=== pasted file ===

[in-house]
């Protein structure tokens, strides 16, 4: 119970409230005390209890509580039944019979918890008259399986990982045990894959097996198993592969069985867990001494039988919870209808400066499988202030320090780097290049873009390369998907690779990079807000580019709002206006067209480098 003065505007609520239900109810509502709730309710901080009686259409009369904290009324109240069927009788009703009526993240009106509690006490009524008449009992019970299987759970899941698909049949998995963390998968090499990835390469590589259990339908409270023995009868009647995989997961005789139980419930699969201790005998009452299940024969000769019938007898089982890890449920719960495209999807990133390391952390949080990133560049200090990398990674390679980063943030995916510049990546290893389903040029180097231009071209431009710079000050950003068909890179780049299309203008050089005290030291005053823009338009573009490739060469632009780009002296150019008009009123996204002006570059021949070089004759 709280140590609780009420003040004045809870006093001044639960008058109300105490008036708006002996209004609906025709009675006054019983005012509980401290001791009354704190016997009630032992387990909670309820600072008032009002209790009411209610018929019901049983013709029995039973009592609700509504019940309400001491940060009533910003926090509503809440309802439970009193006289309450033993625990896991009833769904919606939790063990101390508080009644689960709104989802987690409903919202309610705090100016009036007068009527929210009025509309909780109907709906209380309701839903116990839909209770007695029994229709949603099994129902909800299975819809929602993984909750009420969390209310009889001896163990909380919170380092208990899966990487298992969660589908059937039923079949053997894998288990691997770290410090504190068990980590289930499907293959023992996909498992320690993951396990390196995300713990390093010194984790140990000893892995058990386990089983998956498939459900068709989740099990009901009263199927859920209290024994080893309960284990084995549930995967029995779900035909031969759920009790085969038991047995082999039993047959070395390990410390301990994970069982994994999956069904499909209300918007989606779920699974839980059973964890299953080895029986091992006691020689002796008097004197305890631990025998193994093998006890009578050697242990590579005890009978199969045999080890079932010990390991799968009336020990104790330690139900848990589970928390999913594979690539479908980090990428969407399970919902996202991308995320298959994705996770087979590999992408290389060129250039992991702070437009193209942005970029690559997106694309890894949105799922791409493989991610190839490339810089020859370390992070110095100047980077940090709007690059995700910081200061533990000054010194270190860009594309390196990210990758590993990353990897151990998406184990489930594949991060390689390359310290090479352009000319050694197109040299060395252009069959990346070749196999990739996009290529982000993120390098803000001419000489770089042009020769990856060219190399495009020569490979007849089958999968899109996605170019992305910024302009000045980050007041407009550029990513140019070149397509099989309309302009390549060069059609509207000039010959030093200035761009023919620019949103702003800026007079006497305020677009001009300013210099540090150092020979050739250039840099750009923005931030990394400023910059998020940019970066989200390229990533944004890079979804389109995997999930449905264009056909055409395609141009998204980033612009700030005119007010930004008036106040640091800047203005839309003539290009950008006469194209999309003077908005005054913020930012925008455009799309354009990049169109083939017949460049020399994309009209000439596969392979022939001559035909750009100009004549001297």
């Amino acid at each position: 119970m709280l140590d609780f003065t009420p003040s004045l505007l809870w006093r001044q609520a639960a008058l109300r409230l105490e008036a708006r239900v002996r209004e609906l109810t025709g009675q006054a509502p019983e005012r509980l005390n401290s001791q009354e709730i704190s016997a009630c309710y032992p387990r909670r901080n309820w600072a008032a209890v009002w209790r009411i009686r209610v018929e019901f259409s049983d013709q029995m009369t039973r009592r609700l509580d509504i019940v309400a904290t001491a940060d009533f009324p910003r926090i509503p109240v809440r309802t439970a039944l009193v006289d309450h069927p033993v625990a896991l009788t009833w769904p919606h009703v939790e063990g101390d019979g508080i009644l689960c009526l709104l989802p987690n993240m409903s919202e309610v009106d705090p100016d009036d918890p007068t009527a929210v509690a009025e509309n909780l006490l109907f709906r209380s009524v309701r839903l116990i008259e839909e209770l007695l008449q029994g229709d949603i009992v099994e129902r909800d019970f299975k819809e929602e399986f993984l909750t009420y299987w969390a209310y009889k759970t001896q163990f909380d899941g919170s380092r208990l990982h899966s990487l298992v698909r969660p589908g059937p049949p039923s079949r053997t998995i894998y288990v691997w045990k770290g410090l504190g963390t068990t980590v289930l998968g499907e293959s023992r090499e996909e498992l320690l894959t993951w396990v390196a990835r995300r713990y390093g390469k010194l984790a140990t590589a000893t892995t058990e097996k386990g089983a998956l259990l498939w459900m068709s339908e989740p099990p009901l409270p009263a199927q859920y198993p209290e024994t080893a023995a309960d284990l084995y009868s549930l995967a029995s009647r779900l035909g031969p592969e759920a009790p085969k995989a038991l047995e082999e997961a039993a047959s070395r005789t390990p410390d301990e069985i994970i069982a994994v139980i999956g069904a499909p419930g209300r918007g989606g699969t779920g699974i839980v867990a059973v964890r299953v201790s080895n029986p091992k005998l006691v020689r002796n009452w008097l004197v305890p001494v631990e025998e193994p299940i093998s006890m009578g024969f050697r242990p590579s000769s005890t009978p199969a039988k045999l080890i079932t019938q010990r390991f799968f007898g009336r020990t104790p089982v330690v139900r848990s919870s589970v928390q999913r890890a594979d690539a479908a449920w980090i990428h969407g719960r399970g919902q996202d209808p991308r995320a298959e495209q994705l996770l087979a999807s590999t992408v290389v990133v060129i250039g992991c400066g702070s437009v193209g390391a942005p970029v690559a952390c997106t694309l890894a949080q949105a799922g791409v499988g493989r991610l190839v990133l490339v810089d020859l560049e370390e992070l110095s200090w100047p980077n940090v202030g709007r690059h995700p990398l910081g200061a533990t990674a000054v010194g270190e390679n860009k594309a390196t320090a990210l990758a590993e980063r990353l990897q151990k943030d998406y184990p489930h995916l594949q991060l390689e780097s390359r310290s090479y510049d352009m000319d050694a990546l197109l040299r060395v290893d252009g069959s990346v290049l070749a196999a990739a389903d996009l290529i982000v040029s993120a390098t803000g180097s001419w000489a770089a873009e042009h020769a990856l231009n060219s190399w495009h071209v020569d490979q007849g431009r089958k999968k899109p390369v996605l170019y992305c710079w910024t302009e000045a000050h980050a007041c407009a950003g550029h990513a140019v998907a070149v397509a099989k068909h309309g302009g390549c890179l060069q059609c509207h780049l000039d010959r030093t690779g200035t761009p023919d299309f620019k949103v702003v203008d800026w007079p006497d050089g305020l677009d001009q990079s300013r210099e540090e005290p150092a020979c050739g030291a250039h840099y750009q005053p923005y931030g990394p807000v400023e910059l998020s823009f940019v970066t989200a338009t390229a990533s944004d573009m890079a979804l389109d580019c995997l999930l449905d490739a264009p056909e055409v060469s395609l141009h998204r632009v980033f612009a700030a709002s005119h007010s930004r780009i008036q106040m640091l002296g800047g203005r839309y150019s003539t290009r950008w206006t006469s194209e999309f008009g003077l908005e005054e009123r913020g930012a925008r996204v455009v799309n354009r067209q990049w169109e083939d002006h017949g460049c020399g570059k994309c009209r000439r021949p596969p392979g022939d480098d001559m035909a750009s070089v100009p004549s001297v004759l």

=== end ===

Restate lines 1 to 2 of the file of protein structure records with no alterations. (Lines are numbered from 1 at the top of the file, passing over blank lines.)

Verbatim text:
[in-house]
């Protein structure tokens, strides 16, 4: 119970409230005390209890509580039944019979918890008259399986990982045990894959097996198993592969069985867990001494039988919870209808400066499988202030320090780097290049873009390369998907690779990079807000580019709002206006067209480098 003065505007609520239900109810509502709730309710901080009686259409009369904290009324109240069927009788009703009526993240009106509690006490009524008449009992019970299987759970899941698909049949998995963390998968090499990835390469590589259990339908409270023995009868009647995989997961005789139980419930699969201790005998009452299940024969000769019938007898089982890890449920719960495209999807990133390391952390949080990133560049200090990398990674390679980063943030995916510049990546290893389903040029180097231009071209431009710079000050950003068909890179780049299309203008050089005290030291005053823009338009573009490739060469632009780009002296150019008009009123996204002006570059021949070089004759 709280140590609780009420003040004045809870006093001044639960008058109300105490008036708006002996209004609906025709009675006054019983005012509980401290001791009354704190016997009630032992387990909670309820600072008032009002209790009411209610018929019901049983013709029995039973009592609700509504019940309400001491940060009533910003926090509503809440309802439970009193006289309450033993625990896991009833769904919606939790063990101390508080009644689960709104989802987690409903919202309610705090100016009036007068009527929210009025509309909780109907709906209380309701839903116990839909209770007695029994229709949603099994129902909800299975819809929602993984909750009420969390209310009889001896163990909380919170380092208990899966990487298992969660589908059937039923079949053997894998288990691997770290410090504190068990980590289930499907293959023992996909498992320690993951396990390196995300713990390093010194984790140990000893892995058990386990089983998956498939459900068709989740099990009901009263199927859920209290024994080893309960284990084995549930995967029995779900035909031969759920009790085969038991047995082999039993047959070395390990410390301990994970069982994994999956069904499909209300918007989606779920699974839980059973964890299953080895029986091992006691020689002796008097004197305890631990025998193994093998006890009578050697242990590579005890009978199969045999080890079932010990390991799968009336020990104790330690139900848990589970928390999913594979690539479908980090990428969407399970919902996202991308995320298959994705996770087979590999992408290389060129250039992991702070437009193209942005970029690559997106694309890894949105799922791409493989991610190839490339810089020859370390992070110095100047980077940090709007690059995700910081200061533990000054010194270190860009594309390196990210990758590993990353990897151990998406184990489930594949991060390689390359310290090479352009000319050694197109040299060395252009069959990346070749196999990739996009290529982000993120390098803000001419000489770089042009020769990856060219190399495009020569490979007849089958999968899109996605170019992305910024302009000045980050007041407009550029990513140019070149397509099989309309302009390549060069059609509207000039010959030093200035761009023919620019949103702003800026007079006497305020677009001009300013210099540090150092020979050739250039840099750009923005931030990394400023910059998020940019970066989200390229990533944004890079979804389109995997999930449905264009056909055409395609141009998204980033612009700030005119007010930004008036106040640091800047203005839309003539290009950008006469194209999309003077908005005054913020930012925008455009799309354009990049169109083939017949460049020399994309009209000439596969392979022939001559035909750009100009004549001297």